How can ice core samples preserve air when it's hot outside?

Ice core data has certainly been consistient and reproduceable. I’m not wondering about that. But how can an ice sample trap air bubbles during warm spells when the ice is more prone to melt and not be ice in the first place?



Obviously ice core samples can only preserve air bubbles if the ice has remained frozen continuosly since the ice was first frozen.

So you have to get your ice cores from places like Greenland that have had a permanent ice cap since the Pleistocene. Mountain glaciers aren’t good enough, since even if a glacier has been on the mountain for thousands of years it isn’t the same ice, the ice flows down the mountain and is replaced by new ice.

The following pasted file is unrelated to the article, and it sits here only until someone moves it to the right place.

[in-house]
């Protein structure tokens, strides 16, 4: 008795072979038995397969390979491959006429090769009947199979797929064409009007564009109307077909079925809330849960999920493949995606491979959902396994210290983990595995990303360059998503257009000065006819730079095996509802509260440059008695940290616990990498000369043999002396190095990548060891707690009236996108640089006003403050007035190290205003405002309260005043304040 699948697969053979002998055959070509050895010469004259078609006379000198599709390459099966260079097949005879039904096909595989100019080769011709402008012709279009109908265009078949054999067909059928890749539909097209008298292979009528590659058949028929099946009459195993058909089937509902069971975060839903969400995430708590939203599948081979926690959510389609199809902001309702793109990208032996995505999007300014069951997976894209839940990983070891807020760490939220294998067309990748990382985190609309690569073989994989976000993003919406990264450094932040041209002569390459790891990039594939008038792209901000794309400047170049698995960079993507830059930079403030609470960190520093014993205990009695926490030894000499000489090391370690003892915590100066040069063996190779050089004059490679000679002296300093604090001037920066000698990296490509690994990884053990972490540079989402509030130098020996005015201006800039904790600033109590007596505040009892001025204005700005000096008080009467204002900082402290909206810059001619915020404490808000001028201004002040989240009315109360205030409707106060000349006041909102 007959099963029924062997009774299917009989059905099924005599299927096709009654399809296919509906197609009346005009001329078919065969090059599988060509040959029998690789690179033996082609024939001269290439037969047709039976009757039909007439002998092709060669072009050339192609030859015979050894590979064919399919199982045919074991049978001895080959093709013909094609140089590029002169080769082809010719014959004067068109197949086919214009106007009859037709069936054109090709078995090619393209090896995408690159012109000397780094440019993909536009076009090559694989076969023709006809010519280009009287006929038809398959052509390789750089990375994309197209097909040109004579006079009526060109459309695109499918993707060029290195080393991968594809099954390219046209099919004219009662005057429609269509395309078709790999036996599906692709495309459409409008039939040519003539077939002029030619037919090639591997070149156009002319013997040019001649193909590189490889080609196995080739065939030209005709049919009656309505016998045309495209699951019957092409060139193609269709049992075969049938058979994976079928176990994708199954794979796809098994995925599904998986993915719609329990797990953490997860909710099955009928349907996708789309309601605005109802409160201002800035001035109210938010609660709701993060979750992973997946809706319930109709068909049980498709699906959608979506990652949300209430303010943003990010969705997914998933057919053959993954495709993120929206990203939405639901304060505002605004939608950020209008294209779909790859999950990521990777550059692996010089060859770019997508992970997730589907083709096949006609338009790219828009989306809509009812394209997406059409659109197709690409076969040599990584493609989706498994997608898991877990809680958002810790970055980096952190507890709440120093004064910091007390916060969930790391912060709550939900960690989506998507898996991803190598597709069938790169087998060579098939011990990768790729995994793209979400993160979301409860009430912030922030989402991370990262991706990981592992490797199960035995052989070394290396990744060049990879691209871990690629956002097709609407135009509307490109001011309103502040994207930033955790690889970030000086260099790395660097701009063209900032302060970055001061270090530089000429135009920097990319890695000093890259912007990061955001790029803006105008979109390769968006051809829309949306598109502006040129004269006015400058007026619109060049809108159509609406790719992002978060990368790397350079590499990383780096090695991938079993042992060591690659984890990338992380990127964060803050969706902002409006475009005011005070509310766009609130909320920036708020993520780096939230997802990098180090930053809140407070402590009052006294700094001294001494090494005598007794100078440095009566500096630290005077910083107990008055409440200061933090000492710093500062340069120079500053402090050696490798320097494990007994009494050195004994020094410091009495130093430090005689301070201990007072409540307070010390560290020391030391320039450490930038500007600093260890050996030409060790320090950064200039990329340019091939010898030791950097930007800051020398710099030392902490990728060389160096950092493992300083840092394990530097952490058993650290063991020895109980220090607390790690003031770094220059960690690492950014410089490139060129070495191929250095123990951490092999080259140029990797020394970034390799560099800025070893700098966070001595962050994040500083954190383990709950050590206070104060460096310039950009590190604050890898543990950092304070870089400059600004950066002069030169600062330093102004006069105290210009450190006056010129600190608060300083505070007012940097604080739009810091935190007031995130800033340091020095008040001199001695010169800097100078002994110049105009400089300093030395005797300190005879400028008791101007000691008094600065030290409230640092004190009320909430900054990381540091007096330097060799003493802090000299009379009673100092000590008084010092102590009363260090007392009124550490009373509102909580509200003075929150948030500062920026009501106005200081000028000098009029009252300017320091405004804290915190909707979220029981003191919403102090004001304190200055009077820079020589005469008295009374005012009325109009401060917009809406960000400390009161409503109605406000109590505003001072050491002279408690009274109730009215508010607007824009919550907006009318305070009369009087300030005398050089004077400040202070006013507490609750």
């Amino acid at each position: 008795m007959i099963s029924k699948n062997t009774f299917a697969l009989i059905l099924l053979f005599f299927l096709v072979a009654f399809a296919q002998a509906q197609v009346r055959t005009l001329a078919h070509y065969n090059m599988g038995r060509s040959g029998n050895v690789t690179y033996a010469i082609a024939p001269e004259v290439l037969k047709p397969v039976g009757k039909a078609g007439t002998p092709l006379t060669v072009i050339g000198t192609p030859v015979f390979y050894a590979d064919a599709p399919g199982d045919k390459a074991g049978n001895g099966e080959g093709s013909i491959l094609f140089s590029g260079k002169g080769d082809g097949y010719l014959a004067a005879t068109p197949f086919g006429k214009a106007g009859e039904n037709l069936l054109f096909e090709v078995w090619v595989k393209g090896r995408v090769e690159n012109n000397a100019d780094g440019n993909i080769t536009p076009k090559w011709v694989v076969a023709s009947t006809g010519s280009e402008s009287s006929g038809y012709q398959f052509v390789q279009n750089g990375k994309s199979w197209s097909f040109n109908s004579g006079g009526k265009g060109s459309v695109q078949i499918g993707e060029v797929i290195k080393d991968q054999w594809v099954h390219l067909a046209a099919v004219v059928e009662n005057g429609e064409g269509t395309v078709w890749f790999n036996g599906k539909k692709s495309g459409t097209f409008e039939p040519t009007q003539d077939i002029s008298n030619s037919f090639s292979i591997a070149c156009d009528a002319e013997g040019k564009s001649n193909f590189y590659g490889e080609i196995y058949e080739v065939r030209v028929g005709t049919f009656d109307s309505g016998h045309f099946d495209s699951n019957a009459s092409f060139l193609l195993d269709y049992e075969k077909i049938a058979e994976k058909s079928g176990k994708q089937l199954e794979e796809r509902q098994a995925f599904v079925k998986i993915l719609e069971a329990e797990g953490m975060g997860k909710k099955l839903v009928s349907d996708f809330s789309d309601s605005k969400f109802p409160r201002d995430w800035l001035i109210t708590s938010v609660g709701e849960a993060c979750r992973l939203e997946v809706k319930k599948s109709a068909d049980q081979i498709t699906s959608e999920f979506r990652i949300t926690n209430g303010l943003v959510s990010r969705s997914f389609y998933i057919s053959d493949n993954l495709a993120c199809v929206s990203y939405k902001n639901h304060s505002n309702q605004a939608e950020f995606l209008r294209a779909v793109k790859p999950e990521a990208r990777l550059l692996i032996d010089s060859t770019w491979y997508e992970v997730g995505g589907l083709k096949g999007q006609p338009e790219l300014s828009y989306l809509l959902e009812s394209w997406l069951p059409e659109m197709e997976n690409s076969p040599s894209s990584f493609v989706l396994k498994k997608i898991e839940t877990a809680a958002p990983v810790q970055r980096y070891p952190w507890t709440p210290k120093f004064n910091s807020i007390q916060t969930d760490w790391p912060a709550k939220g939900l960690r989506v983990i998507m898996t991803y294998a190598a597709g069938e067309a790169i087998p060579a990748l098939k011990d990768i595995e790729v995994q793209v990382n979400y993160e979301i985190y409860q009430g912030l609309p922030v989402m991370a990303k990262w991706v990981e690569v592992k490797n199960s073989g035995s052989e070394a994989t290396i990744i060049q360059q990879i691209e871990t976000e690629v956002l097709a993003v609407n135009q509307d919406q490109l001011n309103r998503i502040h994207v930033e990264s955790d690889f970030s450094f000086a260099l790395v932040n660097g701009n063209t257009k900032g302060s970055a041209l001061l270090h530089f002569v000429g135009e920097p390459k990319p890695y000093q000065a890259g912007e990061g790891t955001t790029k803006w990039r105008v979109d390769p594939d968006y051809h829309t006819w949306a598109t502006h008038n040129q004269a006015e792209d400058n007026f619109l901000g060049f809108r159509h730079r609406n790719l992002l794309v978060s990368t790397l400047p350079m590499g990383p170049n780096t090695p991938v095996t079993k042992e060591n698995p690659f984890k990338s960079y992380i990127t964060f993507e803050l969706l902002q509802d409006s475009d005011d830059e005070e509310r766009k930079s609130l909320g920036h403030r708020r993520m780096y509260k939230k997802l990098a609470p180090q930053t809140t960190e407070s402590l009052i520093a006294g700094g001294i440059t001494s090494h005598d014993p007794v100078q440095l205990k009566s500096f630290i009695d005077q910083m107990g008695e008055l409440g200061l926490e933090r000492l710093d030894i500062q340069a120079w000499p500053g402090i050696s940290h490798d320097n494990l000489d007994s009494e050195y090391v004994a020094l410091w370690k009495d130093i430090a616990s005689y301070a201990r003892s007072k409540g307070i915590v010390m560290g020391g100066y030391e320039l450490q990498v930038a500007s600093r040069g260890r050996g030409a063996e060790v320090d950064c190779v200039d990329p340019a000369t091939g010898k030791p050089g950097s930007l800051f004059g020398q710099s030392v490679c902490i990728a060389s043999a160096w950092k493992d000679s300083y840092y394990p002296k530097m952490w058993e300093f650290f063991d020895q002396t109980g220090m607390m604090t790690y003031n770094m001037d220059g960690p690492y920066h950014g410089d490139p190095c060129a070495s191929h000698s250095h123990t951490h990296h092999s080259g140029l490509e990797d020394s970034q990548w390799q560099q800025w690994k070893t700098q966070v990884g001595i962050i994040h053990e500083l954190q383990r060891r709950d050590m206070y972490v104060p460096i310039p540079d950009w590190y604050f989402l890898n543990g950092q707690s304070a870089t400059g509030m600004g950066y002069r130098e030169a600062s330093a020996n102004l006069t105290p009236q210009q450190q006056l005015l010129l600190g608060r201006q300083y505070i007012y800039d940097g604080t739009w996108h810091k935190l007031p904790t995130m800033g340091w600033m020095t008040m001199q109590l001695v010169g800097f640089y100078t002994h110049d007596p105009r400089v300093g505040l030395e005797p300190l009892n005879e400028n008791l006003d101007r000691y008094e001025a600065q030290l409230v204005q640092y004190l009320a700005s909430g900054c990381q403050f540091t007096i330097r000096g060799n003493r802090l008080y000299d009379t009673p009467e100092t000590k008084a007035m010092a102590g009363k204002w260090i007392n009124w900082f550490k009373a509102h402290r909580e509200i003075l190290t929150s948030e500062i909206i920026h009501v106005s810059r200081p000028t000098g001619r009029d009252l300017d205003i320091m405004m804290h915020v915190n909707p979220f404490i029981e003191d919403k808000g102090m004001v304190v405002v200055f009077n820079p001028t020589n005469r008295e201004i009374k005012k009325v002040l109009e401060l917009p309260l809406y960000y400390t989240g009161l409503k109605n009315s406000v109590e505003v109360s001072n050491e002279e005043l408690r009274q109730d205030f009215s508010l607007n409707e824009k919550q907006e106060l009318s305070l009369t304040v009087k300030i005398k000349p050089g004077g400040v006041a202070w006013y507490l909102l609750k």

OK, got it.

Follow up question:

How do we know that the ice has been accumulating for a half million years?

I assume it’s similar to how we know how stuff is underwater for the same period of time, but I’m still curious.

Dust accumulates on the surface of the glacier in the summer, then is covered by new snow in the winter. Much like counting the rings on a tree, ice cores can be dated by counting the dust layers. Other techniques are also employed: